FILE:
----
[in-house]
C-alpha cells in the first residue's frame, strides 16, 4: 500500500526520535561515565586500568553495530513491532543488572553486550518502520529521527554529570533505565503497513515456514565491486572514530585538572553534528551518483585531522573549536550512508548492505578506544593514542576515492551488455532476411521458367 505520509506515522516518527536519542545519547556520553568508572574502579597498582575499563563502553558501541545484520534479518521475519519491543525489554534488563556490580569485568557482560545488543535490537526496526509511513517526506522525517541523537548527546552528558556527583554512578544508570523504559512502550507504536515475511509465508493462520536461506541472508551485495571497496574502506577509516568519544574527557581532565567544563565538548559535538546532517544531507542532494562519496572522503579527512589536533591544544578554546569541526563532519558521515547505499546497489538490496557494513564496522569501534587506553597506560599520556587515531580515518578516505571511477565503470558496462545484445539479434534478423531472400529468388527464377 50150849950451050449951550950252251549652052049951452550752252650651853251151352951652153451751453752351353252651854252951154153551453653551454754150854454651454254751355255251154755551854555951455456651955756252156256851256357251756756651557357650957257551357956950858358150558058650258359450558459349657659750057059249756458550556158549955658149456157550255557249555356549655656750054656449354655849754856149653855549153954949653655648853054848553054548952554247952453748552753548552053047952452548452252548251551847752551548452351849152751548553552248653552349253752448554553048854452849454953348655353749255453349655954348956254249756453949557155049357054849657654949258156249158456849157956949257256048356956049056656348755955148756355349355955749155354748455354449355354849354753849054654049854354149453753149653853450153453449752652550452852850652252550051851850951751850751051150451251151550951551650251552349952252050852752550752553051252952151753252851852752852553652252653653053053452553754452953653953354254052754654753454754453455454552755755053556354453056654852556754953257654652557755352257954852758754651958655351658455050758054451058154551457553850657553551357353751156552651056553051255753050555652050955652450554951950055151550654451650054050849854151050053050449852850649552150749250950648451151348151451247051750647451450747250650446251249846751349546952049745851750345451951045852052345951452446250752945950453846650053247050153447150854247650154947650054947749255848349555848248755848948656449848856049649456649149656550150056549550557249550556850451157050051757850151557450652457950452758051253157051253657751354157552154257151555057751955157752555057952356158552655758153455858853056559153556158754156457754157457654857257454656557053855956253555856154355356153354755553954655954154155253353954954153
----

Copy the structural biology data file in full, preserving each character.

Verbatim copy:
[in-house]
C-alpha cells in the first residue's frame, strides 16, 4: 500500500526520535561515565586500568553495530513491532543488572553486550518502520529521527554529570533505565503497513515456514565491486572514530585538572553534528551518483585531522573549536550512508548492505578506544593514542576515492551488455532476411521458367 505520509506515522516518527536519542545519547556520553568508572574502579597498582575499563563502553558501541545484520534479518521475519519491543525489554534488563556490580569485568557482560545488543535490537526496526509511513517526506522525517541523537548527546552528558556527583554512578544508570523504559512502550507504536515475511509465508493462520536461506541472508551485495571497496574502506577509516568519544574527557581532565567544563565538548559535538546532517544531507542532494562519496572522503579527512589536533591544544578554546569541526563532519558521515547505499546497489538490496557494513564496522569501534587506553597506560599520556587515531580515518578516505571511477565503470558496462545484445539479434534478423531472400529468388527464377 50150849950451050449951550950252251549652052049951452550752252650651853251151352951652153451751453752351353252651854252951154153551453653551454754150854454651454254751355255251154755551854555951455456651955756252156256851256357251756756651557357650957257551357956950858358150558058650258359450558459349657659750057059249756458550556158549955658149456157550255557249555356549655656750054656449354655849754856149653855549153954949653655648853054848553054548952554247952453748552753548552053047952452548452252548251551847752551548452351849152751548553552248653552349253752448554553048854452849454953348655353749255453349655954348956254249756453949557155049357054849657654949258156249158456849157956949257256048356956049056656348755955148756355349355955749155354748455354449355354849354753849054654049854354149453753149653853450153453449752652550452852850652252550051851850951751850751051150451251151550951551650251552349952252050852752550752553051252952151753252851852752852553652252653653053053452553754452953653953354254052754654753454754453455454552755755053556354453056654852556754953257654652557755352257954852758754651958655351658455050758054451058154551457553850657553551357353751156552651056553051255753050555652050955652450554951950055151550654451650054050849854151050053050449852850649552150749250950648451151348151451247051750647451450747250650446251249846751349546952049745851750345451951045852052345951452446250752945950453846650053247050153447150854247650154947650054947749255848349555848248755848948656449848856049649456649149656550150056549550557249550556850451157050051757850151557450652457950452758051253157051253657751354157552154257151555057751955157752555057952356158552655758153455858853056559153556158754156457754157457654857257454656557053855956253555856154355356153354755553954655954154155253353954954153